Federal officials quickly isolated the contamination to Jensen Farms in the Colorado town of Holly, which recalled its cantaloupes in mid-September. The tainted cantaloupes should be out of stores now because their shelf life is about two weeks.

    But farmers said the outbreak's source mattered little. In recent weeks, Van Bebber fielded more than 300 phone calls from customers asking whether his cantaloupes were contaminated. This despite the fact that the company has put California stickers on every piece of fruit; that the California Cantaloupe Advisory Board sent letters to customers informing them that California's crop is safe; and that supermarkets have put up signs explaining that California cantaloupes were not part of the recall.

    Growers are making similar efforts in Arizona, the second-biggest cantaloupe-producing state, where the season has just begun.

    Cindi Pearson of Santa Rosa Produce in Maricopa, Ariz., who started harvesting 3,000 acres of cantaloupes last week, is labeling fruit with Arizona-grown stickers. She has placed laminated

    "I say we should just quit," Van Bebber said. "There is no reason for us to keep picking."

    California-grown cantaloupes have never been linked to any foodborne illness outbreak, Patricio said. In fact, growers here funded research that helped refine their food safety practices. California and Arizona growers — who share a similar desert climate — have limited the use of water when growing cantaloupes by minimizing irrigation (it's turned off several weeks before packing), field packing the fruit and no longer dunking cantaloupes in water to cool or sanitize the fruit.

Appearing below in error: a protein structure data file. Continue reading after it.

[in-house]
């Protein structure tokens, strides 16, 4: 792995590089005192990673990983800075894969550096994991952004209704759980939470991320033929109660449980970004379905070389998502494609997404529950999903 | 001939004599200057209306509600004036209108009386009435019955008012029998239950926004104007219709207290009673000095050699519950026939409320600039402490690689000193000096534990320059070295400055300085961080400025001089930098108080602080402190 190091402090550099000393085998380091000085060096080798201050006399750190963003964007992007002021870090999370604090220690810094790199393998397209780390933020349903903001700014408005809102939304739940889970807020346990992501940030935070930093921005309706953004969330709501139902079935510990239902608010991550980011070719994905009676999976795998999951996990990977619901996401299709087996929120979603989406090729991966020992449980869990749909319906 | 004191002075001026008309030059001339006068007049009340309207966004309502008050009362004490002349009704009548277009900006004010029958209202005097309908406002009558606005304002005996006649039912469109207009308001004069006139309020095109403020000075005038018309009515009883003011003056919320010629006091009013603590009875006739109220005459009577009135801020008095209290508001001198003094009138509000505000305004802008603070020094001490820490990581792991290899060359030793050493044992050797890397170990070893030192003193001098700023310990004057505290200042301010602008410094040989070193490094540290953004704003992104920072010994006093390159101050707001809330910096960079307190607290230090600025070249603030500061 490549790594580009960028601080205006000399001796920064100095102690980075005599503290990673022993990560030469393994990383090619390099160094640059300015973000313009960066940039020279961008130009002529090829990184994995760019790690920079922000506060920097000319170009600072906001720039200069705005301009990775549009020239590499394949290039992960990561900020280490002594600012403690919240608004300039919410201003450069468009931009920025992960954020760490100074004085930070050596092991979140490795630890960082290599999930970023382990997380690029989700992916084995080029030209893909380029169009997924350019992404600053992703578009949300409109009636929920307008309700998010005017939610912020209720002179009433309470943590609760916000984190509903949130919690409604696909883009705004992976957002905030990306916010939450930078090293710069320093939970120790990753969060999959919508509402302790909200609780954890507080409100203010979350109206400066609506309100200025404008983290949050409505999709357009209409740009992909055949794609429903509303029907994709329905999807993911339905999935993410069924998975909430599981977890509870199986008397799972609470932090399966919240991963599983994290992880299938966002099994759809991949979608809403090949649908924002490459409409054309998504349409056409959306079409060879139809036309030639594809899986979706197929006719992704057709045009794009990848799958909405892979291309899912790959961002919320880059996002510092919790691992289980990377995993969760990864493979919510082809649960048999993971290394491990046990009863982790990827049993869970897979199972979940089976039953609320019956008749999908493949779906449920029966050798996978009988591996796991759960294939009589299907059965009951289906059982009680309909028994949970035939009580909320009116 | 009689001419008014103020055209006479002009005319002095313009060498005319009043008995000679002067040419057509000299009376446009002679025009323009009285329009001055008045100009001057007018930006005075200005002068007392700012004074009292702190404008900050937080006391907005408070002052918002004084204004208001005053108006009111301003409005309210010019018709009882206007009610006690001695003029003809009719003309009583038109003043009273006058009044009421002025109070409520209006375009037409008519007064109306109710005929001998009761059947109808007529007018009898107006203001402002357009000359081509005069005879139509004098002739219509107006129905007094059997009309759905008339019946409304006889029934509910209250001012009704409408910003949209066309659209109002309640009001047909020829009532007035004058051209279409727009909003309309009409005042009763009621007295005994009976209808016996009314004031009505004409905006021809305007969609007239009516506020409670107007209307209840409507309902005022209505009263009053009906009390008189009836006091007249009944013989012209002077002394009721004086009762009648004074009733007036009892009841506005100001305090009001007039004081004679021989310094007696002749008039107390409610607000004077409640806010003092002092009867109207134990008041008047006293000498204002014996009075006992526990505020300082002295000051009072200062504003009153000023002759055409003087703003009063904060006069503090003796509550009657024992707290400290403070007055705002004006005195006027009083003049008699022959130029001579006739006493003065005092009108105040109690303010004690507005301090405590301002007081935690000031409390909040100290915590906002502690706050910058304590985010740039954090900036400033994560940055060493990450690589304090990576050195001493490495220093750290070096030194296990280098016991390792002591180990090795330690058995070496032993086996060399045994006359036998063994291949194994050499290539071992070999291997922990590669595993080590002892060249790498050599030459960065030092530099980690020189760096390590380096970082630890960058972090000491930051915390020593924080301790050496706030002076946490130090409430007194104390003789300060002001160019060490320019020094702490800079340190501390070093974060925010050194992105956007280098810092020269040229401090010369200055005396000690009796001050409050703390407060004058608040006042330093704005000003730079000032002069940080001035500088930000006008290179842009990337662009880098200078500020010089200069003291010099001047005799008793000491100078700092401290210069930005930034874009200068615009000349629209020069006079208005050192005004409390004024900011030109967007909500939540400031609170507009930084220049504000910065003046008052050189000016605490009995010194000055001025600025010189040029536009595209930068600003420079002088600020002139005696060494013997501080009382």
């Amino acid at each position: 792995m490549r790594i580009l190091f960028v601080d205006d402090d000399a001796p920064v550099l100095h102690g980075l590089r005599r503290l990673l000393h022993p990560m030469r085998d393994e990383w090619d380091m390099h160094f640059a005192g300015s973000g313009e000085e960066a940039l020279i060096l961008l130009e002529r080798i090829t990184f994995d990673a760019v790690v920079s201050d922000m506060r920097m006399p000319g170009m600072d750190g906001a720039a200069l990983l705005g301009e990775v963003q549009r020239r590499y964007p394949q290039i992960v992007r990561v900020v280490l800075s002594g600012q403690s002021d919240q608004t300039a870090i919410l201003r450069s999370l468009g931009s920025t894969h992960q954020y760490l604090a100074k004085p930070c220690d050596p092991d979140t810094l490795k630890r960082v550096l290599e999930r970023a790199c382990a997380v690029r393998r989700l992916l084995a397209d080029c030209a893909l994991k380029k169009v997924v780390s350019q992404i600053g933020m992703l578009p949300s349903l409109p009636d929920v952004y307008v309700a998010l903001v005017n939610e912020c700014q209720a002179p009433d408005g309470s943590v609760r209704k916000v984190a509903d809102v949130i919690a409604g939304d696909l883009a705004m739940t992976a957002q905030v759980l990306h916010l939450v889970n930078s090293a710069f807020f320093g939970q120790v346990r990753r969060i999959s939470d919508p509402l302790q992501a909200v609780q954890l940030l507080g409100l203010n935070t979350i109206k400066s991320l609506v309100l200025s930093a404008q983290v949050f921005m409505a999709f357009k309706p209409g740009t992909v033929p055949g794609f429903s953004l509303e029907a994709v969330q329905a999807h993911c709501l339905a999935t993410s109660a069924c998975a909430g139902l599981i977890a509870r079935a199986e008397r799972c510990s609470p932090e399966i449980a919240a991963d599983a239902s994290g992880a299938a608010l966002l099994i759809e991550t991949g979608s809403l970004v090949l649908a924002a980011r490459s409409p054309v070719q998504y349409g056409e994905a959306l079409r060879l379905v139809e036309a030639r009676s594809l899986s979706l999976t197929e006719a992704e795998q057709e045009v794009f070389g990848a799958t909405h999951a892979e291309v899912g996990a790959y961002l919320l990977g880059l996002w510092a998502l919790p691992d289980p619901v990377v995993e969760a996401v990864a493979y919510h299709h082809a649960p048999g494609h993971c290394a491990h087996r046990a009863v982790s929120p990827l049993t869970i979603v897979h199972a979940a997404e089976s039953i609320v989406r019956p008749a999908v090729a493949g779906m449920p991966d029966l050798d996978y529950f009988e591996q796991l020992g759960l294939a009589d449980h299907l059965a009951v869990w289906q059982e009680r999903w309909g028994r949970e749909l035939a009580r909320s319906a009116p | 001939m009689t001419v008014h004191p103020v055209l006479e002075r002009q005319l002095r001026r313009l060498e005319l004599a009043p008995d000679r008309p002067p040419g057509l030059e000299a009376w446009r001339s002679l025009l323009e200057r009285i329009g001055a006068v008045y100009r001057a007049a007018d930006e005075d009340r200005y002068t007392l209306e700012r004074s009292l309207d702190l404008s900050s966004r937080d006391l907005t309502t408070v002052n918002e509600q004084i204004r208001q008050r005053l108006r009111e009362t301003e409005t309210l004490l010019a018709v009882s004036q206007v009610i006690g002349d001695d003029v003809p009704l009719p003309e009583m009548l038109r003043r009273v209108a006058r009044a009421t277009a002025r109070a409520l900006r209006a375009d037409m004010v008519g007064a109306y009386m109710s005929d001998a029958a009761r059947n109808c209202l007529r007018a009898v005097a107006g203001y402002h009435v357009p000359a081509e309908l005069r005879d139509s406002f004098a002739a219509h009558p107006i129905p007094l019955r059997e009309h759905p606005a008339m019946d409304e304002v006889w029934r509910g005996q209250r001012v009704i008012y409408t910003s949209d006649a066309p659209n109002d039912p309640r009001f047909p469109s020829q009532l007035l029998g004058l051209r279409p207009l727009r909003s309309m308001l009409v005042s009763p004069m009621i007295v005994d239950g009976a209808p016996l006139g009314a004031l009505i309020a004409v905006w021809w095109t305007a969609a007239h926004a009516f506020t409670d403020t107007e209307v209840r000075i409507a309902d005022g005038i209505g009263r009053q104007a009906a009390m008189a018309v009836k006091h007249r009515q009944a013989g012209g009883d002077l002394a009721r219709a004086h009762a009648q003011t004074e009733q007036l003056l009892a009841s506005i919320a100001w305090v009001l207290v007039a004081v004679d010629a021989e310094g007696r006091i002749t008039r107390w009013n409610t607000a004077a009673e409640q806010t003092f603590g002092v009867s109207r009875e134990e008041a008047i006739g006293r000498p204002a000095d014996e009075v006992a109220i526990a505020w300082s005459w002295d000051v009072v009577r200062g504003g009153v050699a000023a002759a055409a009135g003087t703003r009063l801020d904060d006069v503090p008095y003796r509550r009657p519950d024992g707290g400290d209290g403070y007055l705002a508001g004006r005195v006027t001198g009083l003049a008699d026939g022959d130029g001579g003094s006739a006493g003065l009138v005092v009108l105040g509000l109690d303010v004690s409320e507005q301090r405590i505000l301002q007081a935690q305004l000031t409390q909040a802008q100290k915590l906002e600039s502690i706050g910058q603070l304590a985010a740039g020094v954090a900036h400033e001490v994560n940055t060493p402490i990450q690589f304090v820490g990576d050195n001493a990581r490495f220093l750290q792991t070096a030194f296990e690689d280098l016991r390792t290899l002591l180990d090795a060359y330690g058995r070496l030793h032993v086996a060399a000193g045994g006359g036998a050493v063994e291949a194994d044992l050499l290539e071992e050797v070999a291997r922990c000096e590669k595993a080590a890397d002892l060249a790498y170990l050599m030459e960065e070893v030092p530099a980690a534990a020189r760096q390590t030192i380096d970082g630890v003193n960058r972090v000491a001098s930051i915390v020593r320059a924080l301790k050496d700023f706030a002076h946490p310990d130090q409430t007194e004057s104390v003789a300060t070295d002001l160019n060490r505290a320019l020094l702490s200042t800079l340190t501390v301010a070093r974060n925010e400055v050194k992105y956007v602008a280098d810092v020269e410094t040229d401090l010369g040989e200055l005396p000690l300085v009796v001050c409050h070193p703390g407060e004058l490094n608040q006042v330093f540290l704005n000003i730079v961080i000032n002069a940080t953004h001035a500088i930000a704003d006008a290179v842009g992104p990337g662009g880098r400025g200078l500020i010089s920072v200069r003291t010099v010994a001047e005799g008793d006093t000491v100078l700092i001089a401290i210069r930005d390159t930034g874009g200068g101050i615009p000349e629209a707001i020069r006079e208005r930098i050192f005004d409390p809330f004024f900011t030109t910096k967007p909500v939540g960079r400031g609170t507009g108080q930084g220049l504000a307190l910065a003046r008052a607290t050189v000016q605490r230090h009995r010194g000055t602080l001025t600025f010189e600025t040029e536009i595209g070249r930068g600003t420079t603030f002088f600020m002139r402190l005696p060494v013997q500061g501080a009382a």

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  • Posted: October 12th, 2011 - 11:00pm by Doug Powell

    How long until it’s an Entertainment News headline:

    It’s the deadliest outbreak of foodborne illness in 25 years! Here’s what celebrities are doing to protect themselves!

    As I told CBS Radio a couple of hours ago, I find top-10 lists of most-dead people by food distasteful; all outbreaks are tragic, especially when a bug like listeria preys on the most vulnerable in society.

    And the lists are so U.S.-centric.

    What about Ontario (that’s in Canada): 1985, 19 of 55 affected people at a London, nursing home died after eating sandwiches contaminated with E. coli O157. Or listeria in Maple Leaf deli meats in 2008 – 24 dead.

    Or Scotland (that’s over there). 1996, 22 dead and over 500 sick from E. coli O157 in roast beef sandwiches.

    Earlier today, the U.S. Centers for Disease Control reported that 23 people had died and 116 people had been confirmed as ill with any of the four outbreak-associated strains of Listeria monocytogenes in cantaloupe from Jensen Farms in Colorado. In addition, one woman pregnant at the time of illness had a miscarriage.